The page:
Nixon and the UW-Madison


If anyone has caused former President Richard M. Nixon to roll over in his grave–more than once– it would be the colorful, determined Nixon scholar Stanley Kutler. Kutler is an Emeritus Professor of History at the University of Wisconsin-Madison Law School. His lawsuit against the National Archives and Richard Nixon led to the 1996 release of the full Watergate tapes collection. Kutler’s book, Abuse of Power; The New Nixon Tapes, digs deep into what the tapes reveal about the enigmatic 37th President of the United States.

Now comes another Nixon-related court victory for Kutler. On July 29 U.S. District Judge Royce Lamberth agreed with Kutler that the transcripts of Nixon’s Watergate Grand Jury testimony are of historical significance. Lamberth ruled that the secret transcript should be made public. Nixon’s Grand Jury interview was conducted at his California home over the course of 11 hours in June of 1975–10 months after he resigned from the presidency.

10 days after taking his testimony, the Grand Jury was dismissed before making any indictments. The reason? President Gerald Ford’s pardon of Nixon. Kutler believes the Grand Jury testimony may be an important  parcel of Nixon truth-telling since the former president recognized that perjury was at stake in telling lies to a Grand Jury.

What did he tell the truth about? Kutler will ruminate about such things on this week’s Here and Now. Kutler is a major player in the Nixon saga to be sure. But Wisconsin has at least one other direct connection to the Watergate era. Madison Attorney William P. Dixon was counsel to the House Judiciary Committee charged with the impeachment proceedings against the President.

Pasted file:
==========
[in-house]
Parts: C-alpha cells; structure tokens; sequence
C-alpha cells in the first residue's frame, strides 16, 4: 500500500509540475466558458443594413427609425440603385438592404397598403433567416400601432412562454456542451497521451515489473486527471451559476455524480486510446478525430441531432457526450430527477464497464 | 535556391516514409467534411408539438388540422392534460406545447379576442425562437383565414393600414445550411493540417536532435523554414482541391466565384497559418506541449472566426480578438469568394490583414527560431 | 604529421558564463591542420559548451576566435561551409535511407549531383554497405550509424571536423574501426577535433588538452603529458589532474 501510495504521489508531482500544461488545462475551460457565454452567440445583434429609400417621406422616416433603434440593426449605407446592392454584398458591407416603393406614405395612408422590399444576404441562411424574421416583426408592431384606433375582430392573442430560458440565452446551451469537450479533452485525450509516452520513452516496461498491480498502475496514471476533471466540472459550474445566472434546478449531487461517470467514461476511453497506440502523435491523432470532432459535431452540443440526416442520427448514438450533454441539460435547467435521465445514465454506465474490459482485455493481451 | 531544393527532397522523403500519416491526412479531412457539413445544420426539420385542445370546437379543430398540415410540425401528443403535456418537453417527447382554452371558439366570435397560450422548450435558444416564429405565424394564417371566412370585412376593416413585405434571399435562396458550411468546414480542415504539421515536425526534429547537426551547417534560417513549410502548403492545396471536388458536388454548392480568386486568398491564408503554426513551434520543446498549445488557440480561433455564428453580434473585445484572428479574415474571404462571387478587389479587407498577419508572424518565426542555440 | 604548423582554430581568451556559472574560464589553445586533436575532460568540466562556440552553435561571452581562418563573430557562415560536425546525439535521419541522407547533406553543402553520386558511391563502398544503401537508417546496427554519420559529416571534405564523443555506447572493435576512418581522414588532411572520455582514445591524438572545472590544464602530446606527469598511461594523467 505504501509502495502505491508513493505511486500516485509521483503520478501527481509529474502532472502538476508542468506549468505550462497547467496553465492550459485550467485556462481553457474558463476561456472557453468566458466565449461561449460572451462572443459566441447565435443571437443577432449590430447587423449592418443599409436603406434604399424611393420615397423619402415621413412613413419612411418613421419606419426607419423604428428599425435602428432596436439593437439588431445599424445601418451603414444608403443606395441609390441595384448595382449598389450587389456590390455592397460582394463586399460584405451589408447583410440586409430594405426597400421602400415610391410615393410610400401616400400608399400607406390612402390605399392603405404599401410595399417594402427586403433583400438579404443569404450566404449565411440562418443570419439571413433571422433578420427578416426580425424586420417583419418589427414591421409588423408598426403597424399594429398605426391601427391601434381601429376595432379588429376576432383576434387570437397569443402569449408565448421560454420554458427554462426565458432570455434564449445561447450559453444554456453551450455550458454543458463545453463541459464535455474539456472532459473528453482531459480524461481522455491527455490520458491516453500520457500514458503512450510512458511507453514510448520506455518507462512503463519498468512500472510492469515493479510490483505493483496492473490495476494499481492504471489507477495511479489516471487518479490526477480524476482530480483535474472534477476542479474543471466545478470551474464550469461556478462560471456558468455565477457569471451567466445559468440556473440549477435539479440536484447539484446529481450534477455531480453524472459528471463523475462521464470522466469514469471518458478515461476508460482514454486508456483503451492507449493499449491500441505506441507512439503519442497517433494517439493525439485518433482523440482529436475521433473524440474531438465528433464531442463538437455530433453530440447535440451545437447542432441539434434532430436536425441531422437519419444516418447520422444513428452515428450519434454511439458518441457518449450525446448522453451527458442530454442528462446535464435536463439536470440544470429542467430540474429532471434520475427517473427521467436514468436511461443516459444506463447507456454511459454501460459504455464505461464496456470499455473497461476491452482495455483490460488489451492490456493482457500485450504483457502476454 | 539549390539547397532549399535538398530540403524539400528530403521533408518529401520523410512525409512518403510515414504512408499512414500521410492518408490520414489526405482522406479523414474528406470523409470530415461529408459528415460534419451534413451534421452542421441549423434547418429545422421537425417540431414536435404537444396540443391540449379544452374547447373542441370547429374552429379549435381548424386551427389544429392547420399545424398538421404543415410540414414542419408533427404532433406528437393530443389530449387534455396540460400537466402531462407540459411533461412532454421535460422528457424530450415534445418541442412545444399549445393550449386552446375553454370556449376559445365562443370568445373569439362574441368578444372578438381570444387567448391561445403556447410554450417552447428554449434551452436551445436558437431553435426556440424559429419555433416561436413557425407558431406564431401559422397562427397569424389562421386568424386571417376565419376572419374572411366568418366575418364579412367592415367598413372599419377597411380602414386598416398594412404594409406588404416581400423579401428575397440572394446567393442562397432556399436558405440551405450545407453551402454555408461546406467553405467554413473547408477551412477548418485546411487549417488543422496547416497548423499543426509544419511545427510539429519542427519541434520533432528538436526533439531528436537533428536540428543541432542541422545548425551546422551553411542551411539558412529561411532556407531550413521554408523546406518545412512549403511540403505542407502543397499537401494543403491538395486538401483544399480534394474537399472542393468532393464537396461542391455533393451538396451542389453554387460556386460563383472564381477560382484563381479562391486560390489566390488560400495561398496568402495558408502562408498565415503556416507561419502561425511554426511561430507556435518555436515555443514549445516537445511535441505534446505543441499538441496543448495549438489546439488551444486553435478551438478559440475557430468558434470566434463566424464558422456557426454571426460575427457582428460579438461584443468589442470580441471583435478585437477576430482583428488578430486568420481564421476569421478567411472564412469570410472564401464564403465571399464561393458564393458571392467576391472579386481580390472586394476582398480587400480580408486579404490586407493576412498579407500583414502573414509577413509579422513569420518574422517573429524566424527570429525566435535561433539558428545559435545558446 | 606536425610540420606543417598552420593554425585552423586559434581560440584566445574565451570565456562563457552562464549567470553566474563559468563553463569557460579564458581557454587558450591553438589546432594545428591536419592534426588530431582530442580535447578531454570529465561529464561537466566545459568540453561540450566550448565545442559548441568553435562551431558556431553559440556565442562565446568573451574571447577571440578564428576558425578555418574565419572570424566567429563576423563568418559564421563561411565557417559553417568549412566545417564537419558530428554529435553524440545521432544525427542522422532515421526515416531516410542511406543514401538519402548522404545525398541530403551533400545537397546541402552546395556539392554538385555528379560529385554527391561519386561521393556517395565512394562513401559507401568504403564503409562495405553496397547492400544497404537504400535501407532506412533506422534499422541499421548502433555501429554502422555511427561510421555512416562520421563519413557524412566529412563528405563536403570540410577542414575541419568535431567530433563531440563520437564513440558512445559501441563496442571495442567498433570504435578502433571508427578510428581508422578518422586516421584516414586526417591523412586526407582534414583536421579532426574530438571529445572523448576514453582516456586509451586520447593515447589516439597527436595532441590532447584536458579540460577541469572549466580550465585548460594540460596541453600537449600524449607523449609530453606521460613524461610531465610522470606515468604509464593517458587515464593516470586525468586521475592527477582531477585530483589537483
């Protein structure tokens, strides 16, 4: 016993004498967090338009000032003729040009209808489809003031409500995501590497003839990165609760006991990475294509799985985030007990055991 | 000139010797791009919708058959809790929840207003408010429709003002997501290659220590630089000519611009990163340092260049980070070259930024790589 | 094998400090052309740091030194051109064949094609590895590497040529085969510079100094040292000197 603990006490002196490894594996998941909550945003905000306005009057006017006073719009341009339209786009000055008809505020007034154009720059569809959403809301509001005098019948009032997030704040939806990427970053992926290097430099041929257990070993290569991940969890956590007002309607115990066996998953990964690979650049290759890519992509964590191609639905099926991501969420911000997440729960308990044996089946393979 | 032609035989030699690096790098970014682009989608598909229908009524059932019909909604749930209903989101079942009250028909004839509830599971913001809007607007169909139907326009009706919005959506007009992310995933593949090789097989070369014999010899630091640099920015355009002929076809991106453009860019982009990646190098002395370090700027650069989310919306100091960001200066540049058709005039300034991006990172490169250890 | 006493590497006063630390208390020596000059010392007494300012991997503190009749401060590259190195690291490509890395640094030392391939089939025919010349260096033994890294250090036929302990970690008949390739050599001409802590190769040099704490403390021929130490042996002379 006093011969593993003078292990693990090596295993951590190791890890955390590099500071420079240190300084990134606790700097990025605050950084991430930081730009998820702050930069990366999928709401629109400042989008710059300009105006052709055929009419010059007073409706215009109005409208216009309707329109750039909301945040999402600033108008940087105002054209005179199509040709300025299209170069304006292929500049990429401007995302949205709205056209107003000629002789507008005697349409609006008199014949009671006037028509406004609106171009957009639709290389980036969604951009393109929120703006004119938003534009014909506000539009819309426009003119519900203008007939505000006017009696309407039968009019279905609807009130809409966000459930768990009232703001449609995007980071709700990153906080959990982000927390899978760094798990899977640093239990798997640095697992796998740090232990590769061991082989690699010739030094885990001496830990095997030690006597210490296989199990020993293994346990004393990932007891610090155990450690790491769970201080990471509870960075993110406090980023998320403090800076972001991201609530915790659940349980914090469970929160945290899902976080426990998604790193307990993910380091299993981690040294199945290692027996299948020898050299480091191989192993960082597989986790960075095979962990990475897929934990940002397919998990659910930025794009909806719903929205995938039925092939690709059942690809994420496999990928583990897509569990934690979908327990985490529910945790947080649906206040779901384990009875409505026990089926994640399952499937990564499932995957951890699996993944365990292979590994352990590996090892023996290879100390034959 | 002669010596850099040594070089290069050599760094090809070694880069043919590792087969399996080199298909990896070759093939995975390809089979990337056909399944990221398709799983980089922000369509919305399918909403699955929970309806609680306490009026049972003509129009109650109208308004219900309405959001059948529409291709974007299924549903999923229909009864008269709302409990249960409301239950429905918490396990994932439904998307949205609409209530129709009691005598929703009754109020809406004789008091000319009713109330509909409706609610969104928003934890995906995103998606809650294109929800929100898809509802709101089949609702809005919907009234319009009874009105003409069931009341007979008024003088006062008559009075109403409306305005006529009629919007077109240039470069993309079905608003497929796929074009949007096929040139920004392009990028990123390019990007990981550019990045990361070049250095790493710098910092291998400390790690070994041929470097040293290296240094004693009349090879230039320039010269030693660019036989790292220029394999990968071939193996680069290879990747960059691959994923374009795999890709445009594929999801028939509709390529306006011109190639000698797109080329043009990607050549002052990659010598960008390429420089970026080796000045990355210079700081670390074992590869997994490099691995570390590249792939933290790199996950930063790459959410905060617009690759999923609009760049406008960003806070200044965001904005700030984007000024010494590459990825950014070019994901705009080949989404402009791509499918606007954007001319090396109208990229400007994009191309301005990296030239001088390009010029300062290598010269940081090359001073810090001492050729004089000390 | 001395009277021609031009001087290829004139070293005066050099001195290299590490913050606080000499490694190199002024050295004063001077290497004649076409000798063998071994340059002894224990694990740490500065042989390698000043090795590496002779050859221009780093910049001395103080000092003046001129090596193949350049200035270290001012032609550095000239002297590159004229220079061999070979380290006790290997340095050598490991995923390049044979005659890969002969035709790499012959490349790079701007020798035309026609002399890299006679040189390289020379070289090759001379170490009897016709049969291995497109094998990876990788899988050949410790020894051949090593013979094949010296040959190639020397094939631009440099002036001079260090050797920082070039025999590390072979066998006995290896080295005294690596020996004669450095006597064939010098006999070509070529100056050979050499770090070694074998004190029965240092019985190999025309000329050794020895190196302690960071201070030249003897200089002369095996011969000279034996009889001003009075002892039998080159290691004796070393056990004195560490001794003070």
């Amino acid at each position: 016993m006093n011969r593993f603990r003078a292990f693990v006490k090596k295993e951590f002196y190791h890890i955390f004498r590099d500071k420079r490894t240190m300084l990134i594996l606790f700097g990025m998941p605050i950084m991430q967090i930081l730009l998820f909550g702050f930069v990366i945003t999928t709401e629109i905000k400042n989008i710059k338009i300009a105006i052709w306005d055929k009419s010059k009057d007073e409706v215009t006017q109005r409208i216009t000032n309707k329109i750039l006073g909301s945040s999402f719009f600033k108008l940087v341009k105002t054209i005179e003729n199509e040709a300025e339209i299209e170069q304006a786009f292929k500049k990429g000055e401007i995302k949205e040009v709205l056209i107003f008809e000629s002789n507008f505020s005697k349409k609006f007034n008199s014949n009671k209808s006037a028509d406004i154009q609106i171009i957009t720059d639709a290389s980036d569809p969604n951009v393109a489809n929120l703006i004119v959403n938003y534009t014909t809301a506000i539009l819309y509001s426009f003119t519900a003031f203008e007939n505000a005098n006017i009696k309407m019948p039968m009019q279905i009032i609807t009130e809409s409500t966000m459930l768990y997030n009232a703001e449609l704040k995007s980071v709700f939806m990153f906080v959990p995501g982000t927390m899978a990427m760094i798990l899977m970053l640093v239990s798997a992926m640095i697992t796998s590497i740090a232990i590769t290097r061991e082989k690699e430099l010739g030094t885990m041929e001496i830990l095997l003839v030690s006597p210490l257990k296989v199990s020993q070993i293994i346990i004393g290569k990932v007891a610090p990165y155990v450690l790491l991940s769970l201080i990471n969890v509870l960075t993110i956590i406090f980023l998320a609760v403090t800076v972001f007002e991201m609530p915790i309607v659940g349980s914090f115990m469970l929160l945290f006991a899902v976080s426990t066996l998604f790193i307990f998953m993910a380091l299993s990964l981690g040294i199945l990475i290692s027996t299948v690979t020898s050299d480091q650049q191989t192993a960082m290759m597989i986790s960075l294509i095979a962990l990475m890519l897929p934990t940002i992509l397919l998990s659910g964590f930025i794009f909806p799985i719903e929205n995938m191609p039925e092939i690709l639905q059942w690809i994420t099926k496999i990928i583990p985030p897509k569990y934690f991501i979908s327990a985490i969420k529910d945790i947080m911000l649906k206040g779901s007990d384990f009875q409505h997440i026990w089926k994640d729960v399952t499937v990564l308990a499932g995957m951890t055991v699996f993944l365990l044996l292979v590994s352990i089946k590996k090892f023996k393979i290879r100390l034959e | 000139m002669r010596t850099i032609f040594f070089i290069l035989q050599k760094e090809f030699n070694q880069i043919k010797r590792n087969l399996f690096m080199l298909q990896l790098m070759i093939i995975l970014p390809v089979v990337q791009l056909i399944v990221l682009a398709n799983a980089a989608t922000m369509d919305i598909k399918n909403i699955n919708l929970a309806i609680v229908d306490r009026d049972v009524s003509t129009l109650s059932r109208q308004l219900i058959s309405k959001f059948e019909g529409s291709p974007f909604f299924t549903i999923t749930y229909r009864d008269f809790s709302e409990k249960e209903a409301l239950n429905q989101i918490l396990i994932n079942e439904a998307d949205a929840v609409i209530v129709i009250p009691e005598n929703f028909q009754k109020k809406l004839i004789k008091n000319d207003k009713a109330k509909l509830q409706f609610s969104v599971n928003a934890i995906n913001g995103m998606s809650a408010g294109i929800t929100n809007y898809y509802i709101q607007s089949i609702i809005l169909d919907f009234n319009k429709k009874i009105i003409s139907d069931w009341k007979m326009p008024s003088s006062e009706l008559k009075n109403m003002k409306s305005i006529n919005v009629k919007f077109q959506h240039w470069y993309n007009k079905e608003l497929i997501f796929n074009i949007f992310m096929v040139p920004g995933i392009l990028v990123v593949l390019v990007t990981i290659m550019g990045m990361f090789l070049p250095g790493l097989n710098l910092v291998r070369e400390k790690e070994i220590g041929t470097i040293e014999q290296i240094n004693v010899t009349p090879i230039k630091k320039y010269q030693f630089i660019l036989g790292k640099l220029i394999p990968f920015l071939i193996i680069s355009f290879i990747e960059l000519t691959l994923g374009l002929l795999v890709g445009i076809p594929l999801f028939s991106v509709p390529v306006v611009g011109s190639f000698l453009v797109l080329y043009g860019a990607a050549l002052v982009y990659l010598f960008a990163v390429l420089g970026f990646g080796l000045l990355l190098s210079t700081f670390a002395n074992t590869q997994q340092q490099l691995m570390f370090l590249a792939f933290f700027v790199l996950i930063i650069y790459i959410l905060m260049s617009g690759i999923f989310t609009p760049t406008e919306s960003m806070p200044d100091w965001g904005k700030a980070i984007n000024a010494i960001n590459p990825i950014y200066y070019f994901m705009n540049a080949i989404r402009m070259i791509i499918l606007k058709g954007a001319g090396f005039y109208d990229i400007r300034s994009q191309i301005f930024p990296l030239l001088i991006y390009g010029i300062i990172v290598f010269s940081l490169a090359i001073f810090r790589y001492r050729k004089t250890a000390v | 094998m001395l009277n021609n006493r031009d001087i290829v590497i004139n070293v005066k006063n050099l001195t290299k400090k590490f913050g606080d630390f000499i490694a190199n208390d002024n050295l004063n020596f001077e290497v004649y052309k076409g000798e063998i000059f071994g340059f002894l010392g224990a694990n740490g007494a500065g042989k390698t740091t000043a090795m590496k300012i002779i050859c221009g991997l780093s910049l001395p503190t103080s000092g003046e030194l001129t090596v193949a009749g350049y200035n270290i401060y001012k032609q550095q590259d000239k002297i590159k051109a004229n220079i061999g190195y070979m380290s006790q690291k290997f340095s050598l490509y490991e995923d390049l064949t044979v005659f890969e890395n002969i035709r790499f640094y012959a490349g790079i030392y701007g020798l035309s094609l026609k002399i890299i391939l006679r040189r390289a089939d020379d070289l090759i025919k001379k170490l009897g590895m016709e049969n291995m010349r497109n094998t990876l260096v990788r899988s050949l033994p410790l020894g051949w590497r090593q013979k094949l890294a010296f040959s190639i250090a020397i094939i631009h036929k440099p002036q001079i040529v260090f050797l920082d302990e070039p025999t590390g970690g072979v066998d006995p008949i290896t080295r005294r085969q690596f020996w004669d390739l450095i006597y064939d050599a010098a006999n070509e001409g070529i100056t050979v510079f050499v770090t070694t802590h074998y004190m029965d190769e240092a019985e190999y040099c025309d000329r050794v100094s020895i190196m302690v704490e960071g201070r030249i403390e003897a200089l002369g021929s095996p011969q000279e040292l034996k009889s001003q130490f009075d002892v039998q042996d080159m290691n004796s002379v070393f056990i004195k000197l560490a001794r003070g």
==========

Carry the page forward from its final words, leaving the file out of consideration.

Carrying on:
Kutler isn’t the only reason UW-Madison is in the national news this week.


The Princeton Review’s annual College Rankings were released yesterday. There was a time when students at UW-Madison wore a high ranking in the survey’s “Top Party Schools” as a drunken badge of honor. Not anymore.  The besotted Badgers didn’t even make the top 10 in the category this year (14th), a list that was topped by little Ohio University in Athens, Ohio.

UW officials have long been concerned with the river of drunk students who tip their way to the annual Mifflin Street Block Party (nevermind their way home). The same officials worry about the  burbling, trashed sea of Red staggering from lower campus to Camp Randall on Fall Saturdays. Scenes of this sort, as predictable as a Bo Ryan man-to-man offense, make you wonder what it takes to keep up with the denizens of Ohio University. This video of OU’s Rufus the Bobcat attacking Ohio State’s Brutus the Buckeye last September suggests that one thing’s for sure. Rufus sure knows how to party. Be sure to stay with the short video all the way to the end zone.

The minimum drinking age in Wisconsin hasn’t been 18 since Governor Tony Earl raised it to 21 in 1986. But do we, all of us who live here, still have a laissez-faire attitude about alcohol and young people? What do you think? And with only 30 days until the UW home opener football game against UNLV, what do you think UW-System Campuses should be doing to help keep students safe from the dangers of over-drinking?

-Andy Moore, Senior News Producer

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